Effortful recall of learning, as happens in spaced practice, requires that you “reload” or reconstruct the components of the skill or material anew from long-term memory rather than mindlessly repeating them from short-term memory.10 During this focused, effortful recall, the learning is made pliable again: the most salient aspects of it become clearer, and the consequent reconsolidation helps to reinforce meaning, strengthen connections to prior knowledge, bolster the cues and retrieval routes for recalling it later, and weaken competing routes. Spaced practice, which allows some forgetting to occur between sessions, strengthens both the learning and the cues and routes for fast retrieval when that learning is needed again, as when the pitcher tries to surprise the batter with a curveball after pitching several fastballs. The more effort that is required to recall a memory or to execute a skill, provided that the effort succeeds, the more the act of recalling or executing benefits the learning.11 Massed practice gives us the warm sensation of mastery because we’re looping information through short-term memory without having to reconstruct the learning from long-term memory. But just as with rereading as a study strategy, the fluency gained through massed practice is transitory, and our sense of mastery is illusory. It’s the effortful process of reconstructing the knowledge that triggers reconsolidation and deeper learning.

Creating Mental Models

With enough effortful practice, a complex set of interrelated ideas or a sequence of motor skills fuse into a meaningful whole, forming a mental model somewhat akin to a “brain app”. Learning to drive a car involves a host of simultaneous actions that require all of our powers of concentration and dexterity while we are learning them. But over time, these combinations of cognition and motor skills—for example, the perceptions and maneuvers required to parallel park or manipulate a stick shift—become ingrained as sets of mental models associated with driving. Mental models are forms of deeply entrenched and highly efficient skills (seeing and unloading on a curveball) or knowledge structures (a memorized sequence of chess moves) that, like habits, can be adapted and applied in varied circumstances. Expert performance is built through thousands of hours of practice in your area of expertise, in varying conditions, through which you accumulate a vast library of such mental models that enables you to correctly discern a given situation and instantaneously select and execute the correct response.

Broadening Mastery

Retrieval practice that you perform at different times and in different contexts and that interleaves different learning material has the benefit of linking new associations to the material. This process builds interconnected networks of knowledge that bolster and support mastery of your field. It also multiplies the cues for retrieving the knowledge, increasing the versatility with which you can later apply it.

Think of an experienced chef who has internalized the complex knowledge of how flavors and textures interact; how ingredients change form under heat; the differing effects to be achieved with a saucepan versus a wok, with copper versus cast iron. Think of the fly fisher who can sense the presence of trout and accurately judge the likely species, make the right choice of dry fly, nymph, or streamer, judge the wind, and know how and where to drop that fly to make the trout rise. Think of the kid on the BMX bike who can perform bunnyhops, tail whips, 180s, and wall taps off the features of an unfamiliar streetscape. Interleaving and variation mix up the contexts of practice and the other skills and knowledge with which the new material is associated. This makes our mental models more versatile, enabling us to apply our learning to a broader range of situations.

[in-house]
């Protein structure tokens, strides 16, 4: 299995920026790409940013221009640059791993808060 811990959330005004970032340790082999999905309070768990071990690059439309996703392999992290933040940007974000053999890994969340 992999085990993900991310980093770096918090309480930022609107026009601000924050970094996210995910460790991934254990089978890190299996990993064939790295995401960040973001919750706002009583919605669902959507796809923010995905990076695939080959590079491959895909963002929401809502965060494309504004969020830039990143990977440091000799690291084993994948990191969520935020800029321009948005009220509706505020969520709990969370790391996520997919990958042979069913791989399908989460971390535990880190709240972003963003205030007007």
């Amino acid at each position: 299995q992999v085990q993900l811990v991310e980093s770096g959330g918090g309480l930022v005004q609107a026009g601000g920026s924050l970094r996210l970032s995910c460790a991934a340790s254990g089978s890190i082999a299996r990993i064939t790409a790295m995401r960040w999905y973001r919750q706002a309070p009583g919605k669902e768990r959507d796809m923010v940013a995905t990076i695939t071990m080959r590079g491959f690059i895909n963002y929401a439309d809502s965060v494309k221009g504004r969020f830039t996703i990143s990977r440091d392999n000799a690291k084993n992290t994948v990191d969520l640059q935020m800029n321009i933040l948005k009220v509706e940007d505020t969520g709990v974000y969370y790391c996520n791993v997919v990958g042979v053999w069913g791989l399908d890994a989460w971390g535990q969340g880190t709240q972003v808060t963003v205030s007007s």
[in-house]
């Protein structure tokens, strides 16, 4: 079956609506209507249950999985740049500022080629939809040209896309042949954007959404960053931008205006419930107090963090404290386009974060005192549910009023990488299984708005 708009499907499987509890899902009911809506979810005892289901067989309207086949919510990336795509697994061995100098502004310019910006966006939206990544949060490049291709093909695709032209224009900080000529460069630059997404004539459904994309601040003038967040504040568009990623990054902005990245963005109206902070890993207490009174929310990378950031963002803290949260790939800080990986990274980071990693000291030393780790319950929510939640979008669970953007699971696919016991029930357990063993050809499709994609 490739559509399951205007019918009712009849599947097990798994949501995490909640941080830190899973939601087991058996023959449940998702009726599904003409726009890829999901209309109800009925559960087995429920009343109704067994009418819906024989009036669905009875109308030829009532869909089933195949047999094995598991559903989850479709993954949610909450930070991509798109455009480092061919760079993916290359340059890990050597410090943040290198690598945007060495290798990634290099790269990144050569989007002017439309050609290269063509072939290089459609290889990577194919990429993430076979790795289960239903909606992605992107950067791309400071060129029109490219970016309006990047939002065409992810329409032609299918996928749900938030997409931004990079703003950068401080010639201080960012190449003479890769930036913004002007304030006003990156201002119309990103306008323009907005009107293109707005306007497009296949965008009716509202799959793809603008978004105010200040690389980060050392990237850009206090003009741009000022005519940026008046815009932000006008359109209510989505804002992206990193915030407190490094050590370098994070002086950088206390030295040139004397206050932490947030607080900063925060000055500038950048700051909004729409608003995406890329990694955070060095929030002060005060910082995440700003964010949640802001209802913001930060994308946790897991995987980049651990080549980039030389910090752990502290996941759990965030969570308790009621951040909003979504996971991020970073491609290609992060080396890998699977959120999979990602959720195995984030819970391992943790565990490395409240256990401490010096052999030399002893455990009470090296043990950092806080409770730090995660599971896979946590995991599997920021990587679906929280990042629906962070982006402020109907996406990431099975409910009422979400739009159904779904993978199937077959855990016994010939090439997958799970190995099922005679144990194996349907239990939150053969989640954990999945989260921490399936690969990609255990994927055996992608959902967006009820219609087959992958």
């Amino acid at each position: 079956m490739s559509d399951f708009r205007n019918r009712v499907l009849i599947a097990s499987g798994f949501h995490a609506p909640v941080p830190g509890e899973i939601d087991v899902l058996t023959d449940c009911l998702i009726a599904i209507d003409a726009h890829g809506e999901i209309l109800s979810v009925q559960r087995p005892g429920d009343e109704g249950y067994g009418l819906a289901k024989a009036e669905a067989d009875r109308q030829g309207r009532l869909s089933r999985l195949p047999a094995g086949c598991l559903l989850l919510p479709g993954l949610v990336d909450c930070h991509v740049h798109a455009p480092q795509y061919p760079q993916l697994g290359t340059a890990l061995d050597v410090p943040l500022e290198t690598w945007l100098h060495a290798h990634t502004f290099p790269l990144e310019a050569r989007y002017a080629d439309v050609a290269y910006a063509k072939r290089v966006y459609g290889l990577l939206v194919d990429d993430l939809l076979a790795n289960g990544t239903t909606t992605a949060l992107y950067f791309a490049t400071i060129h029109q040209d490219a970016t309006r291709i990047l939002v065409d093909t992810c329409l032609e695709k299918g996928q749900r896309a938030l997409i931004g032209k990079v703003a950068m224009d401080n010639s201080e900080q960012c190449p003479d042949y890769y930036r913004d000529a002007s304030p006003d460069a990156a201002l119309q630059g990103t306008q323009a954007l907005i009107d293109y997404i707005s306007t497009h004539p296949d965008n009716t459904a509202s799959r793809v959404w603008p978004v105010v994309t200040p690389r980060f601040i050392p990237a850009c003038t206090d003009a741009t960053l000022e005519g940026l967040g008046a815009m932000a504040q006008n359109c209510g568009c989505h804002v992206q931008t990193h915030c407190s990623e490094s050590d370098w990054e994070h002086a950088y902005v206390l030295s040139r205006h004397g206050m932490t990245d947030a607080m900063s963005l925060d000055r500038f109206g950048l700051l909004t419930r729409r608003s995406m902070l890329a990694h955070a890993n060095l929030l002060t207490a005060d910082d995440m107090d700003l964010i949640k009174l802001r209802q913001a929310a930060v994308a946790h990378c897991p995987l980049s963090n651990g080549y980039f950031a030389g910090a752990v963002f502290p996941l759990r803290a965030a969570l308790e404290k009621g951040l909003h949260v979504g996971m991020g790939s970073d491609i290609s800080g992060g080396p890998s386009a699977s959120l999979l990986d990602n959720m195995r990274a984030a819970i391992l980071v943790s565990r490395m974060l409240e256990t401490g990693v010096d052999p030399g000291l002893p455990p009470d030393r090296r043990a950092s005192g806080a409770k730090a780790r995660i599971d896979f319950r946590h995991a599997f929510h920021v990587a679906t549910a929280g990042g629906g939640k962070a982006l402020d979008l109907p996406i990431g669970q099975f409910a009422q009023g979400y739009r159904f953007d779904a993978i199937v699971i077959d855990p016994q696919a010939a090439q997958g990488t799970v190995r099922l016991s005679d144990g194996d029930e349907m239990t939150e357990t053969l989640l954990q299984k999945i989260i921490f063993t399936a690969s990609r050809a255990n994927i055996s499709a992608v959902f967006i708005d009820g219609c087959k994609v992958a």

Fostering Conceptual Learning

How do humans learn concepts, for example the difference between dogs and cats? By randomly coming across dissimilar examples—Chihuahuas, tabby cats, Great Danes, picture book lions, calico cats, Welsh terriers. Spaced and interleaved exposure characterizes most of humans’ normal experience. It’s a good way to learn, because this type of exposure strengthens the skills of discrimination—the process of noticing particulars (a turtle comes up for air but a fish doesn’t)—and of induction: surmising the general rule (fish can breathe in water). Recall the interleaved study of birds in one case, and of paintings in another, that helped learners distinguish between bird types or the works of different painters while at the same time learning to identify underlying commonalities of the examples within a species or an artist’s body of work. When asked about their preferences and beliefs, the learners thought that the experience of studying multiple examples of one species of bird before studying examples of another species resulted in better learning. But the interleaved strategy, which was more difficult and felt clunky, produced superior discrimination of differences between types, without hindering the ability to learn commonalities within a type. As was true for the baseball players’ batting practice, interleaving produced difficulty in retrieving past examples of a particular species, which further solidified the learning of which birds are representative of a particular species.